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I think it would be ideal if KOH was released in January so people will be sick enough of spending time with their families for the holidays and will get out of the house to see it (:lol:) and it's right before the Oscars.

To be eligible for the Oscars, a film has to play in at least New York and Los Angeles for at least a week during the previous calendar year. I.E. To be eligible for the 2005 Oscars, KOH would have to play for at least a week in those two cities in 2004. That's why in the past so many films have opened in limited release in December, then expanded to more screens during January of the following year.

Come to think of it, pretty much nothing really noteworthy ever comes out in the spring. :wink:

That has been the case, traditionally, and the original Matrix movie took full advantage of that. It opened in April 1999 (it was my niece's first movie; she was 2 weeks old :)), and enjoyed incredible box office because it pretty much had no competition. (And it was good, but let's not get into the sequels now. :wink:) There's generally one film that opens in the spring that does really well; the rest of the films are just dumped by the studios who don't want to open them in the highly competitive summer and holiday seasons.

Kira

Ooh I didn't know that about the Oscars. Thanks for the info!

And, yeah, that's why I thought a spring release would be good.

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I just pray it doesn't come out the same weekend as Star Wars Episode 3. Of course if I had to choose between Hayden and Orlando, that would be a no-brainer. :whistle:

This would be a really hard decision for me. And not just because of Hayden. I have seen the first two Star Wars on opening day, so I plan on continuing this with Episode 3 next May. And if they opened the same day, I'd have to take the whole day off and sit in the theater ALL DAY!!!! Not that that would be a BAD thing, but I think I'd like to see KOH in June instead, and I could watch both movies a few times!!!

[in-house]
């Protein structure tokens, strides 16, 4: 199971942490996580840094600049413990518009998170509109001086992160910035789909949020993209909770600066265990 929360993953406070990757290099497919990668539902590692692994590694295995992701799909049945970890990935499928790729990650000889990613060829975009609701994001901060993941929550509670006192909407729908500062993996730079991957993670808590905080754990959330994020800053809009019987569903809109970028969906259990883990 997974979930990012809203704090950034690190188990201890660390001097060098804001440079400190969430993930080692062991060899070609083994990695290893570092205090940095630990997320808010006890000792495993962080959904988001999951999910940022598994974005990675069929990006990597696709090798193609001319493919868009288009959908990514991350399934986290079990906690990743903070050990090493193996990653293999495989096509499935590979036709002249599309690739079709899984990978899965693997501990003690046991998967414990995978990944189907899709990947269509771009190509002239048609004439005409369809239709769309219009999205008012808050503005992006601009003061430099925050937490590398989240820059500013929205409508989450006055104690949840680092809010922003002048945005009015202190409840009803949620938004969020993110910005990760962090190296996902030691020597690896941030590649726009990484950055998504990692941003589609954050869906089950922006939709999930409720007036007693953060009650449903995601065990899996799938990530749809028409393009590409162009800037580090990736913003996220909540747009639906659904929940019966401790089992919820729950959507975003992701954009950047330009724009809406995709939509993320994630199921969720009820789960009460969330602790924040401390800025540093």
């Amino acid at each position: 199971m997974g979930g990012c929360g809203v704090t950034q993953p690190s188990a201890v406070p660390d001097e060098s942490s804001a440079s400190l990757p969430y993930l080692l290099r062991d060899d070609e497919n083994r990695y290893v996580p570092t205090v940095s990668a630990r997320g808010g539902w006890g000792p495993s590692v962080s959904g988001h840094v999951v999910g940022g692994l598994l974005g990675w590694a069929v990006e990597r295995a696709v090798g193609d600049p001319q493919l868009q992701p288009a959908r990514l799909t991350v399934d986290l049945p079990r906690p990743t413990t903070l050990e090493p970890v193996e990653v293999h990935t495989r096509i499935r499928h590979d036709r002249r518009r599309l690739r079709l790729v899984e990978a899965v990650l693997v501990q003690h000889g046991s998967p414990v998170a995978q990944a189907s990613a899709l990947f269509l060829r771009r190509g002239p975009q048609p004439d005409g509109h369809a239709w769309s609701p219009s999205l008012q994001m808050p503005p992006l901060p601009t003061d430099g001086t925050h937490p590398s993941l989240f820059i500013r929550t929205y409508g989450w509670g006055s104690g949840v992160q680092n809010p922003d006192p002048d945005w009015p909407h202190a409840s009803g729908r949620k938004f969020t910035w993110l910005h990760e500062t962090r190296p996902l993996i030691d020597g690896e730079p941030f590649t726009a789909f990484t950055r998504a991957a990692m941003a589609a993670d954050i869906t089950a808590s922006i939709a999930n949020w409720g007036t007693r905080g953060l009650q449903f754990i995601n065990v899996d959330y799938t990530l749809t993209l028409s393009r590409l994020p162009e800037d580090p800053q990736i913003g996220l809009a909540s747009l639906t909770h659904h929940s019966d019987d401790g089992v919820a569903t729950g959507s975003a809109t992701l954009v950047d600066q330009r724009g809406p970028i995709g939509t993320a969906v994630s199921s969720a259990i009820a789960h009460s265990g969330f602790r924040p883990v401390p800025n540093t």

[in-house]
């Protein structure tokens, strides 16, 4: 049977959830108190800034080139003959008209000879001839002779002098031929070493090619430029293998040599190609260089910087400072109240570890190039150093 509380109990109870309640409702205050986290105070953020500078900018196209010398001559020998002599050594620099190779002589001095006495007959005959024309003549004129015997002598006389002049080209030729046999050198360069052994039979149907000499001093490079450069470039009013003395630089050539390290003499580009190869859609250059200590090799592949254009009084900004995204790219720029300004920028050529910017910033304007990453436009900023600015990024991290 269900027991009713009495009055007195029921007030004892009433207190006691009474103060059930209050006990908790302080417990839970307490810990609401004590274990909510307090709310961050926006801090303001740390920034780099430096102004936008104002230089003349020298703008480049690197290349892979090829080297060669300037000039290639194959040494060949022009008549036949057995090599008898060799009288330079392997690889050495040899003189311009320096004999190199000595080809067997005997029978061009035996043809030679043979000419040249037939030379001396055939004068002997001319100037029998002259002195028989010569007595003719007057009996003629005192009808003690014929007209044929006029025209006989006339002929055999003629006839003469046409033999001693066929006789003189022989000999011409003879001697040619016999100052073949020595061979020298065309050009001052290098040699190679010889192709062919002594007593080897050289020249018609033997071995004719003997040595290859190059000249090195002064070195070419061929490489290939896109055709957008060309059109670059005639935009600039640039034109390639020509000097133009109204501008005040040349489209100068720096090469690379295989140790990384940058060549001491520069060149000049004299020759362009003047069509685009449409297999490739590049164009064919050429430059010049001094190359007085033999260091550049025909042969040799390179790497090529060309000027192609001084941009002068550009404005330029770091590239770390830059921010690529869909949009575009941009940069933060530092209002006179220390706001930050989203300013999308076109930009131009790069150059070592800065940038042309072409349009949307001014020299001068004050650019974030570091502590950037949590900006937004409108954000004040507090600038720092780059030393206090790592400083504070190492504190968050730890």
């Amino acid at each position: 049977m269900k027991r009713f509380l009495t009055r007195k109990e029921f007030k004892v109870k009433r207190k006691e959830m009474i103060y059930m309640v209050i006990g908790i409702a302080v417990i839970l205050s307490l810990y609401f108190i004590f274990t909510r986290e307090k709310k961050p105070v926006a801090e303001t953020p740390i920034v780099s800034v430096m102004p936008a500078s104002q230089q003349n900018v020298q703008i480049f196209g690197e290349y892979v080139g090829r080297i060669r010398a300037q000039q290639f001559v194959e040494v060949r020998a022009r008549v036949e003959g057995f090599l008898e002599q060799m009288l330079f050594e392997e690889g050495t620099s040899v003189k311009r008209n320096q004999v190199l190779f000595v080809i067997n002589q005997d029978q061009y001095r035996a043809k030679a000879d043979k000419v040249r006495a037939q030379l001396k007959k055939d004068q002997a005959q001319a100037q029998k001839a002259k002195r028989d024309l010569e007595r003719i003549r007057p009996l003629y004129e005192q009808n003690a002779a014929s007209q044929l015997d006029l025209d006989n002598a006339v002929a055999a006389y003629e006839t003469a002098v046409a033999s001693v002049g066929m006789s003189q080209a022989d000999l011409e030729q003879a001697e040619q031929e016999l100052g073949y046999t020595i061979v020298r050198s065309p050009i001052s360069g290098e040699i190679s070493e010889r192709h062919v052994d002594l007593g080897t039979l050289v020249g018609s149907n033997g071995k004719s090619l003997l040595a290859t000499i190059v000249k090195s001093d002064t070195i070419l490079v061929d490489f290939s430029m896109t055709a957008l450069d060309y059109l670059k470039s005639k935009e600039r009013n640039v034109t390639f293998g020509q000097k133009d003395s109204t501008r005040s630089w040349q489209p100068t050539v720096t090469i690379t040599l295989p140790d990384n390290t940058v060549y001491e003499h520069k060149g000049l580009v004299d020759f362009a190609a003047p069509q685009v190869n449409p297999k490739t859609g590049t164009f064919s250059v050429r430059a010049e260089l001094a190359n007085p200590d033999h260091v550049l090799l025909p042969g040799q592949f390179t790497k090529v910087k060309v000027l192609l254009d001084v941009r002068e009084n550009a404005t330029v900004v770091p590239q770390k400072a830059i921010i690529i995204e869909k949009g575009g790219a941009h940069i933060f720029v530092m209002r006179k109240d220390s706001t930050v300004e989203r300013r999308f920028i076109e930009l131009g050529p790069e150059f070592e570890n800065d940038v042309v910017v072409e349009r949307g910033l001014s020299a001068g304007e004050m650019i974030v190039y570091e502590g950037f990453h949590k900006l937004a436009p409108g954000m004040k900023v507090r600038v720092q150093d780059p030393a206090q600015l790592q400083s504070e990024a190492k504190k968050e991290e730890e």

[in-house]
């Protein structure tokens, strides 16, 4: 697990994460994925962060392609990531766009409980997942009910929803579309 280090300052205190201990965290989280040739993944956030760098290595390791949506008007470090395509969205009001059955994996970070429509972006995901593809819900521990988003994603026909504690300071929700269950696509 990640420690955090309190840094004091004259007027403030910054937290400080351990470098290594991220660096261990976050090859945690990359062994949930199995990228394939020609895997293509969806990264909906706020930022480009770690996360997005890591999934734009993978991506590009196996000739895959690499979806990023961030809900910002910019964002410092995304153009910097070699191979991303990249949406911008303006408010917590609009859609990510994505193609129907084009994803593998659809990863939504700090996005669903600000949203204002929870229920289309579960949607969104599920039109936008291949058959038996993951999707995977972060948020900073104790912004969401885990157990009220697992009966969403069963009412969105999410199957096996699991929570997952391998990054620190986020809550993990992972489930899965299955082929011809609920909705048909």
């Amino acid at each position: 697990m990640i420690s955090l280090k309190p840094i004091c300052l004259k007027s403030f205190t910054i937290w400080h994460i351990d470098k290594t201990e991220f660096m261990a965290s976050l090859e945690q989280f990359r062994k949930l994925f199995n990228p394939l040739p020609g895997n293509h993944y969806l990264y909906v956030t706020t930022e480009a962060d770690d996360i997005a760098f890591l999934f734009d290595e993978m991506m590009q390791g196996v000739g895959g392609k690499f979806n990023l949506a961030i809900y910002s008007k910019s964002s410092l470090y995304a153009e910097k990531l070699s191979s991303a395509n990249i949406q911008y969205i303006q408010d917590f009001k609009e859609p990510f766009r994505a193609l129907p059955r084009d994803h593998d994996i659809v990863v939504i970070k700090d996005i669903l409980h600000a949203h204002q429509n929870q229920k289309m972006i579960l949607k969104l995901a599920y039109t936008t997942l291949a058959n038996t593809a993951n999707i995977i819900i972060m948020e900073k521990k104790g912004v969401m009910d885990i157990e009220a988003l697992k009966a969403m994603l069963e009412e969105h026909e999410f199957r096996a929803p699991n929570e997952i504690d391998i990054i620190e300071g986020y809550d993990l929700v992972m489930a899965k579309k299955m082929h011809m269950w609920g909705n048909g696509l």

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Guest FireElemental
Just some musings on the KOH release date. The May date, is roughly the same time of year as Gladiator, now that film was succesful precisely because it was up against the whizz bang summer blockbusters. I also think that is why Troy got a May release, as a film aimed at a more serious and mature audience is more likely to stand out at the multiplexes against an array of more teen and action movies. Whereas, the 'Oscar season' of November through to mid-January is awash with worthy mature audience films, with a few Holiday season family films thrown in. (one exception in the last three years, LOTR).

As for Star Wars episode three, the last two prequels did far better in the USA domestic market, than they did globally. Did you know that in the all time non-adjusted, global (including the USA) chart, POTC is one place higher than AOTC! AOTC faired relatively badly outside the USA, and parts of its target audience, around my son's age have no interest in episode three (I live in the UK). Don't forget than in Box Office terms, big historical epics usually fair better outside of the USA, than they do inside the USA.

I do think that the date of release of KOH is immaterial as far as awards are concerned, because being a Ridley Scott film it will automatically be on the awards radar. It may also illustrate Mr Scott's confidence in KOH.

Diane